Manchester City’s embarrassing loss at the hands of Olympique Lyonnais in the Champions League quarter-finals simply summarized Pep Guardiola’s European journey in the last seven to eight years.
This is the fourth successive season City have failed to qualify for the Champions League semis under Guardiola.
In his first season with the Citizens, the 2016/2017 season, the side were knocked out at the Round of 16 stage by French club Monaco. The following season saw Guardiola’s team move a step further where they met fellow Premier League club Liverpool.
The Reds thrashed City 5-1 on aggregate in a season the Sky Blues accrued 100 points to win the English Premier League. Another last eight exit followed in the 2018/19 Champions League season when another league rivals Tottenham Hotspur narrowly edged out City.
Critics have claimed Guardiola has a certain level of over-confidence and some kind of overthinking when he is supposed to make some very basic and straightforward tactical approaches to games. Same was the case on Saturday night when he decided to bench some of the players that have helped with his tactical formations all season long.
Speaking after the match, Guardiola said, “In this competition tactics is not the most important thing.” But with that response to journalists, you then begin to wonder and question the reason he felt the need to switch to three centre backs and placing defensive minded players Rodri and Ilkay Gundogan in front of them.
In all sincerity, there was no need for a defensive approach against a Lyon side whom, with all due respect, have lesser quality than the English side. City needed to field a very strong attacking lineup to exploit the well organized Lyon defense and score as many goals as possible, but as seen on the night, Pep had other plans.
This was a team that beat Real Madrid in scintillating fashion over two legs in the Round of 16 so there was no need to change plans this time around.
Considering the teams they have lost to in the knockout stages of the past four UCL seasons, barring Liverpool, you would want to make a case for their naivety against those opponents. Monaco, Tottenham and Lyon are not the kind of clubs you would expect City to lose to at this stage where they have spent so much on buying quality players to strengthen their squad.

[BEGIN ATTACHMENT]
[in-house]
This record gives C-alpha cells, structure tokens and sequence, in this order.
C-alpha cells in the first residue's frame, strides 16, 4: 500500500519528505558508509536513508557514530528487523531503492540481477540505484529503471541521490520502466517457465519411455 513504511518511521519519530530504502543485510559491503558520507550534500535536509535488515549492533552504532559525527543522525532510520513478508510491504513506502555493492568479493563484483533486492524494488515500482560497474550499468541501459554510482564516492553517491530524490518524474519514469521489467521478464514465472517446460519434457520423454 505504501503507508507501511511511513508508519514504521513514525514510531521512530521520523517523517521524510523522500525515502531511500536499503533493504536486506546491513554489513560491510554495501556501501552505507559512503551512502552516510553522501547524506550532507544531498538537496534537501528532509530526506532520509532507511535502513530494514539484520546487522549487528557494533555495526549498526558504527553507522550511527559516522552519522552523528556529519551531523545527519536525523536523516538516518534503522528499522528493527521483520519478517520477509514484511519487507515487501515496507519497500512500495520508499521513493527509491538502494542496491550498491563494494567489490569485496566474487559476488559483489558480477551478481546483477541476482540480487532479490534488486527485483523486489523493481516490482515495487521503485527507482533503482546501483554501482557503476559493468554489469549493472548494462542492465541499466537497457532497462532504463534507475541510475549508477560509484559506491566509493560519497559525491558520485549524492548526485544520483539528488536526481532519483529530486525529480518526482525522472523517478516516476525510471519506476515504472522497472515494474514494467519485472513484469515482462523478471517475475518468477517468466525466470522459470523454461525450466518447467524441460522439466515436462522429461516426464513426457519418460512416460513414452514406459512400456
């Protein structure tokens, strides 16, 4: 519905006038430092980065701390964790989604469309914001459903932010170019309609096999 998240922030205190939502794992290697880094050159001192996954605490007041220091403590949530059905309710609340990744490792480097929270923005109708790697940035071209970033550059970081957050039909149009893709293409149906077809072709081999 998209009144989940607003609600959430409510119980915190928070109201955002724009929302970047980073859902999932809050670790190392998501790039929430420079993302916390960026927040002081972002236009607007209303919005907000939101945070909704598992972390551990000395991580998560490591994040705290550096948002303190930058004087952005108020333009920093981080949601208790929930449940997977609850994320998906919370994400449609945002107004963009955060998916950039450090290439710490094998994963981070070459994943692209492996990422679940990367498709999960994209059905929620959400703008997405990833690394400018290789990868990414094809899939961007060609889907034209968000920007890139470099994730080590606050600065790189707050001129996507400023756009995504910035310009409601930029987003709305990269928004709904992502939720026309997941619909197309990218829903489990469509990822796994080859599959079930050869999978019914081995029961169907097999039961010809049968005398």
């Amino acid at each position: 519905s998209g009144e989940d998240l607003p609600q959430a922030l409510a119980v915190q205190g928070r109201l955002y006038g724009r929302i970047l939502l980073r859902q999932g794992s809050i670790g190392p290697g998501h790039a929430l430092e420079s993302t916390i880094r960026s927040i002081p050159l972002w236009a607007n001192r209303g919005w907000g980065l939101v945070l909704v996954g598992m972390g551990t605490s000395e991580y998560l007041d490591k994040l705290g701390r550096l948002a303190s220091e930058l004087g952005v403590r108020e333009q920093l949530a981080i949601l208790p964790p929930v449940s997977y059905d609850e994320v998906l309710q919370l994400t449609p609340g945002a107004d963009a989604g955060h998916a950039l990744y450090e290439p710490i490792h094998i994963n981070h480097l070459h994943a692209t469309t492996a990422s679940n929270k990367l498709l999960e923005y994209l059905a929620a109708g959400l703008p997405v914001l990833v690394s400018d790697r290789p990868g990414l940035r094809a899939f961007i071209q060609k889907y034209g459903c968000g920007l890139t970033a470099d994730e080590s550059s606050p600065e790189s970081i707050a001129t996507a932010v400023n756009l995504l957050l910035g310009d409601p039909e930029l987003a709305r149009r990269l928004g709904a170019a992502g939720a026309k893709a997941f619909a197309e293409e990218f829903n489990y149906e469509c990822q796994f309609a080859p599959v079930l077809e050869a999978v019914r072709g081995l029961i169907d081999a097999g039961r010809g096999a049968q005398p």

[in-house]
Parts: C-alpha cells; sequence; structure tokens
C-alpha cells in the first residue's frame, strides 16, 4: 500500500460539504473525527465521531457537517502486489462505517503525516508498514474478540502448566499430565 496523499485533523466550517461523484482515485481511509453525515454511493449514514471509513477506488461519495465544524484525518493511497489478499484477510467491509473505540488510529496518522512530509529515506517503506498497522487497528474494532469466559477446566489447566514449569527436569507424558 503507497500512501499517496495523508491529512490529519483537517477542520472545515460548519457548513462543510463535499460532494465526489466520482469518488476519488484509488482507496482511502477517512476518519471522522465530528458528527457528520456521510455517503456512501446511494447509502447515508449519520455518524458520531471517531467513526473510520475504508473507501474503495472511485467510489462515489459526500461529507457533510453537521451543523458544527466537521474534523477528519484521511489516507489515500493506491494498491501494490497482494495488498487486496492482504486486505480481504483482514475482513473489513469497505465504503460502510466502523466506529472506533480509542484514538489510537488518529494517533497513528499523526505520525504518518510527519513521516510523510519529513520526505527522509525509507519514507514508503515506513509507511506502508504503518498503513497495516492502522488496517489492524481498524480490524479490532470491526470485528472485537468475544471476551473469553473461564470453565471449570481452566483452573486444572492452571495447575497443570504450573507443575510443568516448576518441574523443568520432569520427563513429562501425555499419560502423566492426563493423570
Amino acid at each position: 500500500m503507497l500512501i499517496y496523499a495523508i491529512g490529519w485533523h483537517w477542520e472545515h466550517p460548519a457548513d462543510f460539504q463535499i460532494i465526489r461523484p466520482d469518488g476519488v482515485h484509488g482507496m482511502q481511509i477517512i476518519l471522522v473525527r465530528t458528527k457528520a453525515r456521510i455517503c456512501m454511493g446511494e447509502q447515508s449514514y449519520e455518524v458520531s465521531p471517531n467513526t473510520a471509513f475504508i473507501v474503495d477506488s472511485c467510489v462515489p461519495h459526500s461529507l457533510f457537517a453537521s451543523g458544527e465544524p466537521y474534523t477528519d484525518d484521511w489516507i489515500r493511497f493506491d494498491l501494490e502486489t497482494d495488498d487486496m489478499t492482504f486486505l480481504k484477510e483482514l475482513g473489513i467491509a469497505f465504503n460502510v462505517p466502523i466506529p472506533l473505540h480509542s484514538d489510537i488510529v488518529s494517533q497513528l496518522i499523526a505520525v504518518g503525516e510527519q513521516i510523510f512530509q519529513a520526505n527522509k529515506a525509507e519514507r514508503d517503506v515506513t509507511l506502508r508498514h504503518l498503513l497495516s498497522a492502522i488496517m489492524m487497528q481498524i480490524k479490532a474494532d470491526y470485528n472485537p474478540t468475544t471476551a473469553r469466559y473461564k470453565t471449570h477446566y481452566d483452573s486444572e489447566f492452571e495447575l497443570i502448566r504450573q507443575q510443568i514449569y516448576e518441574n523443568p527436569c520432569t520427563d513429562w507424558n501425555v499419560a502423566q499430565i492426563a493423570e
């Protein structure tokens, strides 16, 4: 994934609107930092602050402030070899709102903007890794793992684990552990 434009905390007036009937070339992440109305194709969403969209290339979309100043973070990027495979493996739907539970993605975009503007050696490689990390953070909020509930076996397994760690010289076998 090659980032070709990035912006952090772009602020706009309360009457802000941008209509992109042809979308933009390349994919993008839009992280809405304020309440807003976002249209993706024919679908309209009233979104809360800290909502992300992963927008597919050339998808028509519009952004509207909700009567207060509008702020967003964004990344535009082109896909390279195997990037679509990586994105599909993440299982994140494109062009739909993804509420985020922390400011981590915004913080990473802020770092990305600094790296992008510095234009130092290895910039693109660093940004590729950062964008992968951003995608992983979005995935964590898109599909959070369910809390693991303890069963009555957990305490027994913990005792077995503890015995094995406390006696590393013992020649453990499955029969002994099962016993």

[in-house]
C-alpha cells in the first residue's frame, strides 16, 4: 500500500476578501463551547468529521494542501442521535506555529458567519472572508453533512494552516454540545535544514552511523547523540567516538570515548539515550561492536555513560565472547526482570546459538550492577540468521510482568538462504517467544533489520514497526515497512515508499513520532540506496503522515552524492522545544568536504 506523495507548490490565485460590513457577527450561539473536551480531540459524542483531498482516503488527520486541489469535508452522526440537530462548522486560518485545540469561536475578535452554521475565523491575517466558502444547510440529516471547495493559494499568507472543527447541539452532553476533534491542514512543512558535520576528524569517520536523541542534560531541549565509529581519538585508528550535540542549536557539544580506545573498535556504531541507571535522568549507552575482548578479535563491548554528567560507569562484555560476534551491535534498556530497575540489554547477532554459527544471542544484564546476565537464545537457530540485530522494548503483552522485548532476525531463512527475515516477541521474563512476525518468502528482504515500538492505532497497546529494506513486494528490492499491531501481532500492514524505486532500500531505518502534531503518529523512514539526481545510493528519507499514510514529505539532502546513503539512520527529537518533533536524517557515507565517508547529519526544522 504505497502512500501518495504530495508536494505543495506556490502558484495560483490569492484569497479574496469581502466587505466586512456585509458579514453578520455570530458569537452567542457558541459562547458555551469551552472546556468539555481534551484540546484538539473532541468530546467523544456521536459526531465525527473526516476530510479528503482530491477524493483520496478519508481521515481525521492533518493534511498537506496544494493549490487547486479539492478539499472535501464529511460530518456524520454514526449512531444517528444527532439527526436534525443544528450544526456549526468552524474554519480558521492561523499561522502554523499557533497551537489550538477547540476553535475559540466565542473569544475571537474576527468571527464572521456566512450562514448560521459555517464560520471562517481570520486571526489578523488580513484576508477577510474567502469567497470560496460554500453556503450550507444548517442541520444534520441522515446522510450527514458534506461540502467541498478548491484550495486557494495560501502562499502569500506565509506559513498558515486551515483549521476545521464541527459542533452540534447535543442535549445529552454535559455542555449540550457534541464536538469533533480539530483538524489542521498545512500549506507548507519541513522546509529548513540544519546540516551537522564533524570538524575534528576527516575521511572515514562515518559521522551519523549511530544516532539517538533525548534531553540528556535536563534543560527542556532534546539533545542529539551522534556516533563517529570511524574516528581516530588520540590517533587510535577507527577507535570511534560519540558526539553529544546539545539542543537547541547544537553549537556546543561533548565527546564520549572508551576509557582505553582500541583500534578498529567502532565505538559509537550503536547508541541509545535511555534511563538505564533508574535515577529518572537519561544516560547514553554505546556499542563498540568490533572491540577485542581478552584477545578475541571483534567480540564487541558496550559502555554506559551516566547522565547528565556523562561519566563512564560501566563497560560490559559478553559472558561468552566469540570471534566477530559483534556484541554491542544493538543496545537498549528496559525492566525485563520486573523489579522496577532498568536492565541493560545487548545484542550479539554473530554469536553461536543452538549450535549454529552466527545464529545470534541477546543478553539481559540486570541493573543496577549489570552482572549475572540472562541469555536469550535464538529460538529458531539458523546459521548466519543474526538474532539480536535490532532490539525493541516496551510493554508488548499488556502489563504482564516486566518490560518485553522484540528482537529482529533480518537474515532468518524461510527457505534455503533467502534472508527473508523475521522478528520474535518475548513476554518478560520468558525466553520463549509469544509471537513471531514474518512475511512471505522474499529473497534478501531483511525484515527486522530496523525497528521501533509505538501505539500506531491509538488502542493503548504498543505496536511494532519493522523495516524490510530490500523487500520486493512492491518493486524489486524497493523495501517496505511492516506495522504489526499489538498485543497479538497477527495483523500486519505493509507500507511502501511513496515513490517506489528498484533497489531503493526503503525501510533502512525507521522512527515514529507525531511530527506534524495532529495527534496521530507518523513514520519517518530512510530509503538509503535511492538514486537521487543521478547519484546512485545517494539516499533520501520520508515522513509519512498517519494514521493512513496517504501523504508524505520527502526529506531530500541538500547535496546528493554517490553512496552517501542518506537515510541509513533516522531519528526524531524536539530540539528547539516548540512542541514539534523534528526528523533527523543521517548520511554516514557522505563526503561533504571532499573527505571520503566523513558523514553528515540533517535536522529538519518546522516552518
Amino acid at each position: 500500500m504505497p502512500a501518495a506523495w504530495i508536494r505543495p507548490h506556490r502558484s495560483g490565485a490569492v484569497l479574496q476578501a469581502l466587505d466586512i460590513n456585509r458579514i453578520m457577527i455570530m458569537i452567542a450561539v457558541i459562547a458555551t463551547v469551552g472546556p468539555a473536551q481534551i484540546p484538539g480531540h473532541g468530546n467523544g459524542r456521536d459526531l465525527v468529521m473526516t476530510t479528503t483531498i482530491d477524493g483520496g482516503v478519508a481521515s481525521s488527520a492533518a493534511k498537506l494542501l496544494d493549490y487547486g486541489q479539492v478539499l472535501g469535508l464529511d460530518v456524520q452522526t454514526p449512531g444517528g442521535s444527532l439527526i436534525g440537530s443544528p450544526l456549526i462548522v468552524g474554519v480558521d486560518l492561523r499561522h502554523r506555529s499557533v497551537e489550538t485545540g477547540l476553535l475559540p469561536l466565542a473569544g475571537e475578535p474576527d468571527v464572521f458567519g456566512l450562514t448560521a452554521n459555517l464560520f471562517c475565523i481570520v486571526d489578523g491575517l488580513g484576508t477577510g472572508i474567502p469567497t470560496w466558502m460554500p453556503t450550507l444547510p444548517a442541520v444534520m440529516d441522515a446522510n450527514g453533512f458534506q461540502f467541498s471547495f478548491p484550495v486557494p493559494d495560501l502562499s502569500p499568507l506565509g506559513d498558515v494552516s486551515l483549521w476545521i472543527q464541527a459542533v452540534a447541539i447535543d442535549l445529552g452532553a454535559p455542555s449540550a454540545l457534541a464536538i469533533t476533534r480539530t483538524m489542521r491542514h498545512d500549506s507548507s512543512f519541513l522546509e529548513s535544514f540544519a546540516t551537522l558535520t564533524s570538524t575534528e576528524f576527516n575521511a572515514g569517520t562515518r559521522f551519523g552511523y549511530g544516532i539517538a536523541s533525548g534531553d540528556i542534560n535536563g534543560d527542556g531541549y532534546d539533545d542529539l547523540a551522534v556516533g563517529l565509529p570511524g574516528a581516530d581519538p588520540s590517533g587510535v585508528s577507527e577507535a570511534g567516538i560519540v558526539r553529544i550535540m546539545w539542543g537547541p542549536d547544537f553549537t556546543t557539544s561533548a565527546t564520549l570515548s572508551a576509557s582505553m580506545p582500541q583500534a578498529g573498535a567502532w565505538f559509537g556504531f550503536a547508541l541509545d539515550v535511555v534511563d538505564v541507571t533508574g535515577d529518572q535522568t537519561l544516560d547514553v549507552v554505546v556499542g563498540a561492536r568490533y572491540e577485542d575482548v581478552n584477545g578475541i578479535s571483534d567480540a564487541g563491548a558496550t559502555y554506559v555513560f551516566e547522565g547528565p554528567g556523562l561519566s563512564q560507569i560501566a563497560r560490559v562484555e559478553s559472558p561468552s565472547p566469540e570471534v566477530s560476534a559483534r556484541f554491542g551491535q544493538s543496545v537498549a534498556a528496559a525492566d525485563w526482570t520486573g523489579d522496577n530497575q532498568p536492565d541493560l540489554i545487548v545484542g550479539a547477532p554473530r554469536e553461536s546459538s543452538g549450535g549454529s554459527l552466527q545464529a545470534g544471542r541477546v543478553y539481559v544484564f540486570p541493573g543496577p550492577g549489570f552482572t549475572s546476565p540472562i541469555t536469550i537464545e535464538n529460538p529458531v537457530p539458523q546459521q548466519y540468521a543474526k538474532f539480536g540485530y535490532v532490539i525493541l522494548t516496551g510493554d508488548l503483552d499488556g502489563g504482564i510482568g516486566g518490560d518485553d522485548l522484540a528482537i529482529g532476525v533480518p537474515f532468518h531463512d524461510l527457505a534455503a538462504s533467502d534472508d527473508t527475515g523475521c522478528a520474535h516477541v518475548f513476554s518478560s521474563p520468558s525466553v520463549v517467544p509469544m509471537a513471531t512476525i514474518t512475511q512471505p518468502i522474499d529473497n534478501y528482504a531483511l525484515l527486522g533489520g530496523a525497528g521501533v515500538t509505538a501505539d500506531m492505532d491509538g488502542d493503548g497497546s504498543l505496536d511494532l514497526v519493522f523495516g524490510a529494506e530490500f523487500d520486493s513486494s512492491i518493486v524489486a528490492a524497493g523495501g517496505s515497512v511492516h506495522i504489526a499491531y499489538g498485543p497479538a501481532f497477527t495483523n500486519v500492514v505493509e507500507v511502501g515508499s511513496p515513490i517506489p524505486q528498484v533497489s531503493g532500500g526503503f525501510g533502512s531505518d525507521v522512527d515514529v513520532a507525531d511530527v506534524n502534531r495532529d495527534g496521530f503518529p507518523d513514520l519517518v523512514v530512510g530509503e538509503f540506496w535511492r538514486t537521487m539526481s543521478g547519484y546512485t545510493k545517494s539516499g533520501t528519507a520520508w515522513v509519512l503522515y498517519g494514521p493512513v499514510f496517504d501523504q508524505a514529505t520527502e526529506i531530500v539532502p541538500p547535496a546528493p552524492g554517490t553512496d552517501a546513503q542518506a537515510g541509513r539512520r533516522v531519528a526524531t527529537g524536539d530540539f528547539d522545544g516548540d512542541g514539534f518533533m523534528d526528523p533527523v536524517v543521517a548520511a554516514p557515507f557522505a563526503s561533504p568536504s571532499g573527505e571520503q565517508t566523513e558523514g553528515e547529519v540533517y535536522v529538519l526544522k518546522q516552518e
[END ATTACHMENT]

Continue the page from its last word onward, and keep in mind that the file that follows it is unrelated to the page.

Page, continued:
When the Arab dynasty took over the Citizens, the aim was to ensure the team becomes a force to reckon with first in England and then on the European stage.
Former manager of Manchester City, Manuel Pellegrini by his standards did well for the club while in charge. His team scored goals galore and even won the League Cup and League title in his very first season.
City also played attractive and fantastic attacking football such that by the end of the fifth month (January 2014) of the Chilean’s reign, the team had scored 115 goals in all competitions.
Such was the beauty of City’s play that ‘the Daily Telegraph’ described it as “death by beautiful geometry.”
Pellegrini left the club after the 2015/16 season, when he led the club to the last four of the Champions League. He left City with the fifth-highest win percentage in Premier League history.
With these in mind, it is safe to say one of the key reasons Guardiola was appointed in 2016 was to at least take the club a step further in their European ambitions, which he has clearly failed to do.
It is noteworthy to know that Guardiola’s last Champions League trophy came in 2011 at Barcelona. He left the club a year later and was on sabbatical for some months before signing for Bayern Munich.
In his three seasons with the Bavarians, the Catalan got to three consecutive Champions League semifinals, but he never took them past that stage.
As a result of his relatively ‘evident failure’ on the European stage since his exit from Barcelona, a lot of pundits have stated the seeming reality that the Spaniard cannot survive on the European stage without the likes of Lionel Messi, Andres Iniesta and Xavi Hernandez.
It is also widely believed Guardiola has not done better than his predecessors in the sense that every title he has won has also been conquered by those before him. Both Roberto Mancini and Manuel Pellegrini won the trophy’s he won and since he has failed to impress on the European scene in four straight seasons with the club, some cityzens want him fired.
Almost a billion dollars have been spent on the acquisition of players from different parts of the world since the arrival of Guardiola and it is justified, after such huge investments the Spaniard delivers on the continental stage.
Not to take it away from the 49-year-old though, he is a great coach with a lot of titles that not so many of his colleagues can boast of and at such age, you cannot bet against him not winning the Champions League again. Maybe with City, maybe not. Time will tell.